Creation and governance of human genetic research: report of OECD workshop (for purchase)

November 6, 2006

Paris, 3 November 2006

Scientists have known for years that complex diseases, such as cancer, heart disease, stroke, and diabetes, arise from a combination of lifestyle, environmental, genetic and random factors. Large-scale study of populations may contribute significantly to science's understanding of the complex multi-factorial basis of disease and to improvements in prevention, detection, diagnosis, treatment and cure. As a result of developments in biotechnology and bioinformatics, the opportunity to store and analyse increasingly large amounts of genetic data have rendered possible the creation of large-scale population databases. Genetic research, involving the use of such databases containing human genetic and genomic data, information, and biological samples, is thus becoming increasingly feasible.

More recently, the databases being developed include data, information and biological samples from whole populations. Large-scale population databases which contain a significantly broader range of information about individuals also raise a number of issues and concerns. While some of these are not new, the increasing breadth and scope of such databases amplifies them. Moreover, the combination of a broader set of genetic data and personal information in these databases raises new issues about the use of such information, especially in a non-clinical or non-research context. In addition, as such databases will increasingly be international in scope, and cover populations from numerous jurisdictions, new sets of questions will arise.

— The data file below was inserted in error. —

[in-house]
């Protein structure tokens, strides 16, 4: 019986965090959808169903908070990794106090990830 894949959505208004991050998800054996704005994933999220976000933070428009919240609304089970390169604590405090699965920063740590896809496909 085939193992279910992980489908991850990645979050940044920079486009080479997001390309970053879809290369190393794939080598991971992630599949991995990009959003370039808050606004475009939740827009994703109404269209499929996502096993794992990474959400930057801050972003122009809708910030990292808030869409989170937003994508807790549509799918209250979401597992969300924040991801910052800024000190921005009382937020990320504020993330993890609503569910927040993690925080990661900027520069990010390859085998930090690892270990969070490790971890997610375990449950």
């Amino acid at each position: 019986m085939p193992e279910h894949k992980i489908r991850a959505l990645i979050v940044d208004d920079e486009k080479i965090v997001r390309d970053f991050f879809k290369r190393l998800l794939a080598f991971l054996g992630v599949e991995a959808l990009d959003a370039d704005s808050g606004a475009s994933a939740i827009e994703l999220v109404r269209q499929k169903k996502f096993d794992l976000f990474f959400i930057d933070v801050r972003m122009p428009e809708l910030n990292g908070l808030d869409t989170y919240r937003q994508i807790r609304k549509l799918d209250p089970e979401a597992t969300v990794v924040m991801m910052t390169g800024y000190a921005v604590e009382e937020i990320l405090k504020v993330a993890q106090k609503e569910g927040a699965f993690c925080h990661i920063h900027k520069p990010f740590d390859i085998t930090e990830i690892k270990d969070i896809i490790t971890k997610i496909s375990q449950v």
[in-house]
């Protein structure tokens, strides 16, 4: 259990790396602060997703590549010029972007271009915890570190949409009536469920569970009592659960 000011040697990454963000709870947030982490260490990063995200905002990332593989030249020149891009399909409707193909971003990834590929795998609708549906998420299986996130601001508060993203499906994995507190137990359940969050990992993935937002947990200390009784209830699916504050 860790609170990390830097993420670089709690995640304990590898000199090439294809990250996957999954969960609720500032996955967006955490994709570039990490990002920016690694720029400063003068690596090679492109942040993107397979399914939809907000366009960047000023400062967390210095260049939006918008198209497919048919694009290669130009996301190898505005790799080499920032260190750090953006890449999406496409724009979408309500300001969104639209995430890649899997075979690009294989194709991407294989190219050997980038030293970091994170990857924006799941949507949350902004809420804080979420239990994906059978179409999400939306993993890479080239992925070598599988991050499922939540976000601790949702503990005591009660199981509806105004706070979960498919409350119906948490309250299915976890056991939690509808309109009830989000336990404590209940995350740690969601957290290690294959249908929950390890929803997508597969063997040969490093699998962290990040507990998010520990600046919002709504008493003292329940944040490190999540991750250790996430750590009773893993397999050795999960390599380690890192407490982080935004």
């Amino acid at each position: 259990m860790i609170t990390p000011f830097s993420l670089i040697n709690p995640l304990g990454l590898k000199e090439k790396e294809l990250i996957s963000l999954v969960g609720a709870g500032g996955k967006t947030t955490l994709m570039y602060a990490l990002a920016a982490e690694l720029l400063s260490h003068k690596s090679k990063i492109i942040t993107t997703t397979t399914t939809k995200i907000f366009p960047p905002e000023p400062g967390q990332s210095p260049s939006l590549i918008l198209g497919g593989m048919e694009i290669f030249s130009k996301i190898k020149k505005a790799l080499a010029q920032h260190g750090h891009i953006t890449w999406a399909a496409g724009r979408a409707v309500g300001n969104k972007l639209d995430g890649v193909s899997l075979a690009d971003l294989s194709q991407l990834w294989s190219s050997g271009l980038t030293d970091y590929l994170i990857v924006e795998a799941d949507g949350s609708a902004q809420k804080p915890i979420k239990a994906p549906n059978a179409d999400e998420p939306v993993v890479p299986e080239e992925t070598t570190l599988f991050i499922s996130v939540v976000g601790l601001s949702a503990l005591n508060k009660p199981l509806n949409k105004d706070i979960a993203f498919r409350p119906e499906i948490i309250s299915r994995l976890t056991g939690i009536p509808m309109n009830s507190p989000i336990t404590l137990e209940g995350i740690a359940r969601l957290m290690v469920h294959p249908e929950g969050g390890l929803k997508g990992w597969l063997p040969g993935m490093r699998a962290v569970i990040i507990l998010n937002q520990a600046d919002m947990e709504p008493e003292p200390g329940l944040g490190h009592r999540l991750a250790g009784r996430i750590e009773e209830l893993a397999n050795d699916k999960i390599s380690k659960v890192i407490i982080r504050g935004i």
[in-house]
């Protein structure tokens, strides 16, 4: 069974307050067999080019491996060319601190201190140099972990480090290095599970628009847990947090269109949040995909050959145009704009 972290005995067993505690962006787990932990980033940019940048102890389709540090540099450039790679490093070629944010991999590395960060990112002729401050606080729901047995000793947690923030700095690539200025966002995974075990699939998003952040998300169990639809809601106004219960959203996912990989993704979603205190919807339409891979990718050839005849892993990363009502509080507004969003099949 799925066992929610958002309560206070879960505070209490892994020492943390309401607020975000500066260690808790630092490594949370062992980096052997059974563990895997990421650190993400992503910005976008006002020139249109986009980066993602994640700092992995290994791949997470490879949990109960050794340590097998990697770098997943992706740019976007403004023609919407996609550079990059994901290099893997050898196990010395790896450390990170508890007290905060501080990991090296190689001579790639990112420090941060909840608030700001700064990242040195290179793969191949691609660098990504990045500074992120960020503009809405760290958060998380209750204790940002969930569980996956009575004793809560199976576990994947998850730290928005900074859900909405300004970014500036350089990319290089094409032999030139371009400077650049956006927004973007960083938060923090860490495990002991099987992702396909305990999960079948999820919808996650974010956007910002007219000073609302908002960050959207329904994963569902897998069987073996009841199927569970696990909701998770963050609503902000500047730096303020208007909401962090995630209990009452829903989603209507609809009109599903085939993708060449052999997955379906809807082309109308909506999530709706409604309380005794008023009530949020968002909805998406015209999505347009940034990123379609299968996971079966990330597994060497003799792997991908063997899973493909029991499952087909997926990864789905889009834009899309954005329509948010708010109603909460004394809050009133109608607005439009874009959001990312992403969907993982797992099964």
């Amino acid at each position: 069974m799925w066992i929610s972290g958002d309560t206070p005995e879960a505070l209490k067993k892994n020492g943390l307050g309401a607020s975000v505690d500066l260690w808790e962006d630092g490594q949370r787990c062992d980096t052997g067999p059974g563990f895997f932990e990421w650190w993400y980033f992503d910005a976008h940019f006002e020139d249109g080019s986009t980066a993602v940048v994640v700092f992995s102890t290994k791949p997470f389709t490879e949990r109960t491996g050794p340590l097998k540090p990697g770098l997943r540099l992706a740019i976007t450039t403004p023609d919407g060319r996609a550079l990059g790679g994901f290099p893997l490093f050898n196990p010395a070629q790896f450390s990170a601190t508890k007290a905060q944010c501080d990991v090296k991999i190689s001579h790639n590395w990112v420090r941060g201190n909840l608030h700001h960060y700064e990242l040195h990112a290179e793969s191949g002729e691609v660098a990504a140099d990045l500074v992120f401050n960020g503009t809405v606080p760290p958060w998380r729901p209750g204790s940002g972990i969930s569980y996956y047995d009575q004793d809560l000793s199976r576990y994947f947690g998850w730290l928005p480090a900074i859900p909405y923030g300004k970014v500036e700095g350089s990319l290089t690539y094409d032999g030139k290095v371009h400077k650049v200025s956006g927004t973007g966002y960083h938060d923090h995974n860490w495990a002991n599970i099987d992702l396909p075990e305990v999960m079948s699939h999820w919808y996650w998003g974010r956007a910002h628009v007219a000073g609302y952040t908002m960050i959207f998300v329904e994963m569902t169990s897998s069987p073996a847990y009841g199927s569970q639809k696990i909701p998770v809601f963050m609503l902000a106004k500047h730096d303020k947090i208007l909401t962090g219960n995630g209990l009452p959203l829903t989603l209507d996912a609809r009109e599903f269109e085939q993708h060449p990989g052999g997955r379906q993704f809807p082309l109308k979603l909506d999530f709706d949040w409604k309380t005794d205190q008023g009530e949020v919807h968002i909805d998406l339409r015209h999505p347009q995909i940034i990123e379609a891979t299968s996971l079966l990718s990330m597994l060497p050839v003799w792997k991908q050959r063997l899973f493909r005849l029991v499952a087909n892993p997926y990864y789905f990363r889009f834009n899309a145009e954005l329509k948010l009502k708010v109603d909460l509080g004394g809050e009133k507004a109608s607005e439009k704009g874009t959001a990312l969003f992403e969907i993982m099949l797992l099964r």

The OECD organised a workshop in order to begin the process of considering, at the international level, policy challenges associated with the establishment, management and governance of human genetic research databases. This report provides an overview of the complex issues that were discussed at that workshop and which need to be considered or addressed, in recognition of the significant contribution that human genetic research databases could play in translating scientific advances into innovation in health.

To order this publication, please link to our bookshop: http:///www1.oecd.org/scripts/publication s/bookshop/redirect.asp?pub=932006091P1

Organisation for Economic Co-operation and Development
http://www.oecd.org
Item source

You've reached your article limit.

Register to continue

Registration is free and only takes a moment. Once registered you can read a total of 3 articles each month, plus:

  • Sign up for the editor's highlights
  • Receive World University Rankings news first
  • Get job alerts, shortlist jobs and save job searches
  • Participate in reader discussions and post comments
Register

Have your say

Log in or register to post comments